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Building a barn: Determining the needs of your operation

Victoria Diegnan for Progressive Dairyman Published on 31 March 2016
Designing a building a new facility

You know you need to do some renovations, or you’re putting together the plans for an expansion project.

Maybe you’ve done some updating or made changes recently, but were you able to assess the functionality of your existing structures and equipment, and use that in planning your decisions?

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Designing and building a barn can be a rushed process. For many, the need for a renovation or new facility is long overdue. It’s easy to find yourself in a “get it done” frame of mind once the decision is made to move forward on a project.

You may be inclined to build a barn just like your existing buildings because you know the specs and your builder knows what you need, so you say, “let’s just get it done.”

But each project is different, and the challenge comes in recognizing the areas that can be improved upon and being involved with that planning from the beginning. There are many decisions made at this planning stage, and they are critical to the barn’s overall functionality and the success of the animals residing there.

You may not consider the fact that your current barn was built 10 to 20 years ago. Put that into perspective: Twenty years ago, people didn’t carry cellphones, email was a cutting-edge communication technology, and less than 30 percent of homes in the U.S. owned a computer. It’s safe to say things have changed.

So when thinking about adding a new facility or doing renovations on a 10- to 20-year-old barn, why would you replicate the exact same thing? The dairy industry, too, has changed during that time.

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Technologies have advanced; cost of production has increased; the average farm size is bigger; animals are larger and producing more milk. Your new project should be taking all of these things into consideration.

One of the first things to do is identify the type and size of animal that will be occupying the facility. This identifier will dictate many of the design features of your barn. That being said, it should be considered whether the growth plans of your business will require this facility to play a different role in the future.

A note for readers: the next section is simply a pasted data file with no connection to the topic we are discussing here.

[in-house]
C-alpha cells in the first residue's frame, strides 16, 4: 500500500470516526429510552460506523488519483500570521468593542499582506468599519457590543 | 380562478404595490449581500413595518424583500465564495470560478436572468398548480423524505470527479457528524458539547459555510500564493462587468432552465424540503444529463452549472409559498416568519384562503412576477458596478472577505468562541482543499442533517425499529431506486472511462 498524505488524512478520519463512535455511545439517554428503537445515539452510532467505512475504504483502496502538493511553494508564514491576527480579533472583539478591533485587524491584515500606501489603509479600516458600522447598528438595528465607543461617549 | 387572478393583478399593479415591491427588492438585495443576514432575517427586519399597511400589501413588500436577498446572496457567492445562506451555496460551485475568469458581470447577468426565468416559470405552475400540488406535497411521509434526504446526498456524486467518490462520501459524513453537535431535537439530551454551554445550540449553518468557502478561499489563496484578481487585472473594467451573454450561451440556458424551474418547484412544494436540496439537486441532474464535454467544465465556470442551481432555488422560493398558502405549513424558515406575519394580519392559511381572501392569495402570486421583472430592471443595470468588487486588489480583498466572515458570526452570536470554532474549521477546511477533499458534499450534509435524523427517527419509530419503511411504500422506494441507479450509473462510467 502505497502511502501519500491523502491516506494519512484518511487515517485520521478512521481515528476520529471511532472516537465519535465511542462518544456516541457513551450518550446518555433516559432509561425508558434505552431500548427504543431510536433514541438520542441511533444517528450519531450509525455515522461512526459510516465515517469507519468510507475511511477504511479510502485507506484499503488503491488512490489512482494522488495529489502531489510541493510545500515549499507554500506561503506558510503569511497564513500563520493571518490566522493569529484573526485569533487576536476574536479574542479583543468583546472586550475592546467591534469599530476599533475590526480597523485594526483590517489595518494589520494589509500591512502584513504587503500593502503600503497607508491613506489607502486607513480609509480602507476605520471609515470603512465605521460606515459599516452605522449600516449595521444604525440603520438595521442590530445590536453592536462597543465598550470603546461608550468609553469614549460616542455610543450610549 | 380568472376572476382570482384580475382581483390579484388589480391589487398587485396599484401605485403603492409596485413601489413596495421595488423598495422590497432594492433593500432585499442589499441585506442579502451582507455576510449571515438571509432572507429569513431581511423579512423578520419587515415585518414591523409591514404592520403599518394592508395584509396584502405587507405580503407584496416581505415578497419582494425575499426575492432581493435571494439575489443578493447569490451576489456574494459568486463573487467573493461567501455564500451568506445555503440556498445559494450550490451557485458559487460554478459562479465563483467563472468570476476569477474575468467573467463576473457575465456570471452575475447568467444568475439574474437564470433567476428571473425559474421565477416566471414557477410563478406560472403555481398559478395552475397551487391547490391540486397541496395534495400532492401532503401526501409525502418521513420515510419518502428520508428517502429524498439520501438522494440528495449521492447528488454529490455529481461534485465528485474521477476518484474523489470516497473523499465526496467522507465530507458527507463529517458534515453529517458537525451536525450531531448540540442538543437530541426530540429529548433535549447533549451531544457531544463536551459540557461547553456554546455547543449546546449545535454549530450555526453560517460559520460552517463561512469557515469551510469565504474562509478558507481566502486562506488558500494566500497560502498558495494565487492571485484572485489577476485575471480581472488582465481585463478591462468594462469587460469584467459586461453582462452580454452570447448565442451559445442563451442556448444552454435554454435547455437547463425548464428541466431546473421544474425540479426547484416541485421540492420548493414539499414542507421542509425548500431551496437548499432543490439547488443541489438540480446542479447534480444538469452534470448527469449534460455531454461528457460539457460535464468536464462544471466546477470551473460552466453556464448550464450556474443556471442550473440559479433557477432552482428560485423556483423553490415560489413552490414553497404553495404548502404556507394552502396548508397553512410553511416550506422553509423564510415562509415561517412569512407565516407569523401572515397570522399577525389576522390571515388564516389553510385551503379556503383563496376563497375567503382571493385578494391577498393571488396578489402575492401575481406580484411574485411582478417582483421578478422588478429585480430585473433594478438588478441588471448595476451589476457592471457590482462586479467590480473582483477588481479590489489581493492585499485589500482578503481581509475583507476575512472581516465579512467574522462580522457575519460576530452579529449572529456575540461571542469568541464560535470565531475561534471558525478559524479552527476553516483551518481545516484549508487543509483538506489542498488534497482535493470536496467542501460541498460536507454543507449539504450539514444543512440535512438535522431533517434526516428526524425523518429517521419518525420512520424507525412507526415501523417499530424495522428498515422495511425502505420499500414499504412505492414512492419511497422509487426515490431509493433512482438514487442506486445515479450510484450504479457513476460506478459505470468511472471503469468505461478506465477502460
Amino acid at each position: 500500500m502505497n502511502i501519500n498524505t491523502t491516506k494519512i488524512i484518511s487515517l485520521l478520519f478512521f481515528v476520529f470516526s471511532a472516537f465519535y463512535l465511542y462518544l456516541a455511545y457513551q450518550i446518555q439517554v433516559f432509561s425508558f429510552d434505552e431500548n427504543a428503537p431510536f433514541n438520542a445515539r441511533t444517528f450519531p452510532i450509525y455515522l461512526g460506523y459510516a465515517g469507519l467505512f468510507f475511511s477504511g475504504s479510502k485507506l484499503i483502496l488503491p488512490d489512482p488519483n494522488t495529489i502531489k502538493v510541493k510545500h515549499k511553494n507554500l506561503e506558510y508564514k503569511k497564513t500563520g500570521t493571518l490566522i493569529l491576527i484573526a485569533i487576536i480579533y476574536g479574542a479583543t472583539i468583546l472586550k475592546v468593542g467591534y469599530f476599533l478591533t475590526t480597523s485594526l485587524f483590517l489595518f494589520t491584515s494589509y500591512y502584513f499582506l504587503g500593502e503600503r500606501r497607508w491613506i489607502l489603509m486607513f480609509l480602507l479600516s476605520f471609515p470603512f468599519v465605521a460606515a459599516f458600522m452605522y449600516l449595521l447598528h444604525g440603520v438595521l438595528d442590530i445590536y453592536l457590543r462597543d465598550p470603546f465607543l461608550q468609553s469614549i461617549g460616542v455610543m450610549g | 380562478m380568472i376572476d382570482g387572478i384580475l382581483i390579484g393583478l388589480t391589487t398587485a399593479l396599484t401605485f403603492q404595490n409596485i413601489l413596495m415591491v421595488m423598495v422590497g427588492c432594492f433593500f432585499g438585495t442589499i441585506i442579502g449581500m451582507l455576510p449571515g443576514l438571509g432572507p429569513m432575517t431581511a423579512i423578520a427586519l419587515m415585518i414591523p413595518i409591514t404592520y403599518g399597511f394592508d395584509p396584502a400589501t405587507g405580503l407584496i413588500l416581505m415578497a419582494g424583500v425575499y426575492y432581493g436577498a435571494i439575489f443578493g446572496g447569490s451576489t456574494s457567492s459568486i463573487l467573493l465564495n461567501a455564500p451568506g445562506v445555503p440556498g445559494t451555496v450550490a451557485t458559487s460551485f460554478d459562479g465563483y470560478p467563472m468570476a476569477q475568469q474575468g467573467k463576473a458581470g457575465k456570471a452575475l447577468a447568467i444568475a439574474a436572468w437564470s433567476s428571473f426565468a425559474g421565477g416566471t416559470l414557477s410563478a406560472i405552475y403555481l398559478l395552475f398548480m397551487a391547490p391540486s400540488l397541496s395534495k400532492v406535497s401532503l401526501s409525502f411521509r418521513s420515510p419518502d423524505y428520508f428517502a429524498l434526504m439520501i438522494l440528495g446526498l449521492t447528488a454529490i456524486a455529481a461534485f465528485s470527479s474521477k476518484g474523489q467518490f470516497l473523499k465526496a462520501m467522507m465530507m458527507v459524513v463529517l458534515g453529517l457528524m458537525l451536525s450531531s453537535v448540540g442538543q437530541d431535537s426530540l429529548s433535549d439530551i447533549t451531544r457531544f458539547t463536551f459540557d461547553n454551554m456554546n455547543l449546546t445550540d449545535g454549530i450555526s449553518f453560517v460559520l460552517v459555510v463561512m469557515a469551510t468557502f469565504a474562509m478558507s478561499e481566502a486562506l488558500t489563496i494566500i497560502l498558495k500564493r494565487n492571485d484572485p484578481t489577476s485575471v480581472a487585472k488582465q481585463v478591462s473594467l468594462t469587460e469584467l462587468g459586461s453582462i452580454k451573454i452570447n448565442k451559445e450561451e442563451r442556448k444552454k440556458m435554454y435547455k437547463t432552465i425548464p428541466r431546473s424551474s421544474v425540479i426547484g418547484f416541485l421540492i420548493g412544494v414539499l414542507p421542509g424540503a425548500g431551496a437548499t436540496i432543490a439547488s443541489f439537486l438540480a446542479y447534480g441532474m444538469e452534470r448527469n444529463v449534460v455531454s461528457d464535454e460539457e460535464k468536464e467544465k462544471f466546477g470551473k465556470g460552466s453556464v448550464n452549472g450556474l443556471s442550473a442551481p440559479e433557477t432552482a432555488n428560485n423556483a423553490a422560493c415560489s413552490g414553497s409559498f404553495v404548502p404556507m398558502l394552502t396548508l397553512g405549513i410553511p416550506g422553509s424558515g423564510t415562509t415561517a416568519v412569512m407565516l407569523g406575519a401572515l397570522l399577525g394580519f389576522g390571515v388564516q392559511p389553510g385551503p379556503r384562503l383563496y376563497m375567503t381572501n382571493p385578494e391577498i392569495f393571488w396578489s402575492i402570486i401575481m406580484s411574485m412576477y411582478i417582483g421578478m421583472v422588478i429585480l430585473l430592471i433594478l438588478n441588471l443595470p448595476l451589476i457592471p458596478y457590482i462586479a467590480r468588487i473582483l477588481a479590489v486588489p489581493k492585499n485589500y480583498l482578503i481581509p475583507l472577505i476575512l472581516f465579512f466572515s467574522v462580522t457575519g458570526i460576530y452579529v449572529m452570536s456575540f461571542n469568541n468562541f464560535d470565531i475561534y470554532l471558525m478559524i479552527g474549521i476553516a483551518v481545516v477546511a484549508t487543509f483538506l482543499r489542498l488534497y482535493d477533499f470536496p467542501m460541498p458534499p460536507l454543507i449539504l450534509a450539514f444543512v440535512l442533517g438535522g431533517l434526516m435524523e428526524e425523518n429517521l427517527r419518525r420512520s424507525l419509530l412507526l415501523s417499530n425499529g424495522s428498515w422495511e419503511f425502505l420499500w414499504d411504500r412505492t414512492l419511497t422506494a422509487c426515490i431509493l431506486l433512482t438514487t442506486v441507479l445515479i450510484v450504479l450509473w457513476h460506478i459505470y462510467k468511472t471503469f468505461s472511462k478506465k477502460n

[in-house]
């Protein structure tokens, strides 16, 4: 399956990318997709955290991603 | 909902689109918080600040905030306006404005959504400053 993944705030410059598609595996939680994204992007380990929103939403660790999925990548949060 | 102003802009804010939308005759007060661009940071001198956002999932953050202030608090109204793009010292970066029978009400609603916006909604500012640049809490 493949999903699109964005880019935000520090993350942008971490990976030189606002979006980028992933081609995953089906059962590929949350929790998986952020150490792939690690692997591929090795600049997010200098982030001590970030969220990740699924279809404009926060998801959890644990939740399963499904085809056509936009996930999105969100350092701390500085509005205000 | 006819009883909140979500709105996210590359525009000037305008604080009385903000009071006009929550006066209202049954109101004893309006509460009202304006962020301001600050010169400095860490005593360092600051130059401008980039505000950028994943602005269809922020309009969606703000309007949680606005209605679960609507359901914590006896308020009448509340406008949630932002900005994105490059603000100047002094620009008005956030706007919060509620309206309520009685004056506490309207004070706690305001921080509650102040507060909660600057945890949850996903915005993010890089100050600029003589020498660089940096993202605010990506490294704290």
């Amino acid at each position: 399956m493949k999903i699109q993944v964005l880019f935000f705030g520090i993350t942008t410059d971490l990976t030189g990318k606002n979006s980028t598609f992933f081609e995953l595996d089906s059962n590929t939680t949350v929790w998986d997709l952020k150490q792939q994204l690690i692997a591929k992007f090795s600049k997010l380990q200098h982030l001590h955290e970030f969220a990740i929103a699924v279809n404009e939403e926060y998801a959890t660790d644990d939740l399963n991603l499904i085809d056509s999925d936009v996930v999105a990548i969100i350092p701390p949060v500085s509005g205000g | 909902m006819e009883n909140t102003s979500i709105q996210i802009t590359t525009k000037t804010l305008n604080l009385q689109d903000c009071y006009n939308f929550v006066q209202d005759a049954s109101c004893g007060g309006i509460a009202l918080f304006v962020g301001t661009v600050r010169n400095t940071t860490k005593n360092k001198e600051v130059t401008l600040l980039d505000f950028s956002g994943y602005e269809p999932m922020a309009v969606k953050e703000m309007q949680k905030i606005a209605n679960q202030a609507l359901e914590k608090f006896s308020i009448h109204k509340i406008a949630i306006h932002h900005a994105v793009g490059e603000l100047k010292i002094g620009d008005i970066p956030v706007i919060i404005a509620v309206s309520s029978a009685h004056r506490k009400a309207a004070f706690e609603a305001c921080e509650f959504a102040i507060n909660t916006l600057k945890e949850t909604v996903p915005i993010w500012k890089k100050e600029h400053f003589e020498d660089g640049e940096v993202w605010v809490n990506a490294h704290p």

If it is possible that the barn may be used differently down the road, be sure to figure that into your decision-making, as this could dictate the layout and the equipment you choose to install.

Assessing the current layout and functionality of your facilities is another important step. Walk through the barns to listen, look around and smell what’s going on. Spend some time going through them with the mindset of an observer and not an owner. Take notice on how the stalls are being used. Watch some cows get up and lie down.

Do the cows have to maneuver to clear a neck rail or avoid the cow in front of them? Are there many empty stalls? Are the stalls clean? Is manure collecting in the stalls and not falling into the alleyway? Look at your lockups or feed rail. Are there sections not being used because of broken equipment?

How does the air smell? This question of air quality is a very necessary one to ask, especially in the winter, as ventilation is more than keeping cows cool and isn’t just relevant in the summer months. It is extremely important that your barn has proper air exchange all year in order to maintain good air quality.

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What type of bedding will you be using? Sand versus manure solids or a mattress system will play a role in the type of stalls you will need. Factor in the variables such as bedding when choosing your equipment, as corrosion will be an issue if you don’t install heavy galvanized stalls and fittings.

Spend some time to look at the movement of the cows from the stalls into the holding areas and then to the parlor. What efficiencies can be improved there? Do walkways need to be widened, or is the slope too steep?

Do more gates need to be added, or do some need to be replaced due to broken latches and hinges? It’s hard to see on a daily basis, but these things are costing extra time and money if not functioning efficiently.

In noting your findings, it may be that some things are not necessarily barn design flaws. The human element is key when assessing how the day-to-day tasks are managed. If you notice the air is stale and smells like ammonia, it may not be that the opening for your curtains isn’t big enough; it could be the curtain system may need to be automated if someone isn’t available to manually operate it as needed.

Part of the assessment process is to acknowledge how the facilities are managed so the proper equipment and automations can be installed.

It may seem like an additional step or a waste of time, but it isn’t. No facilities are perfect, and with ever-changing conditions and situations, there is always room for improvement. Extra attention during the planning process can help you to get a better handle on the needs for your business.

Once you’ve identified your goals and recognized the areas of improvement, you will be able to execute a well-laid-out plan and end up with a facility that will grow with your business and last through years of use.  PD

PHOTO: Designing and building a new facility can turn into a rushed process, but don’t forget to slow down to make sure your finished project will meet your needs, particularly when it comes to cow comfort and ventilation. Photo provided by Seneca Dairy Systems.

Victoria Diegnan is with Seneca Dairy Systems. Email Victoria Diegnan.

 

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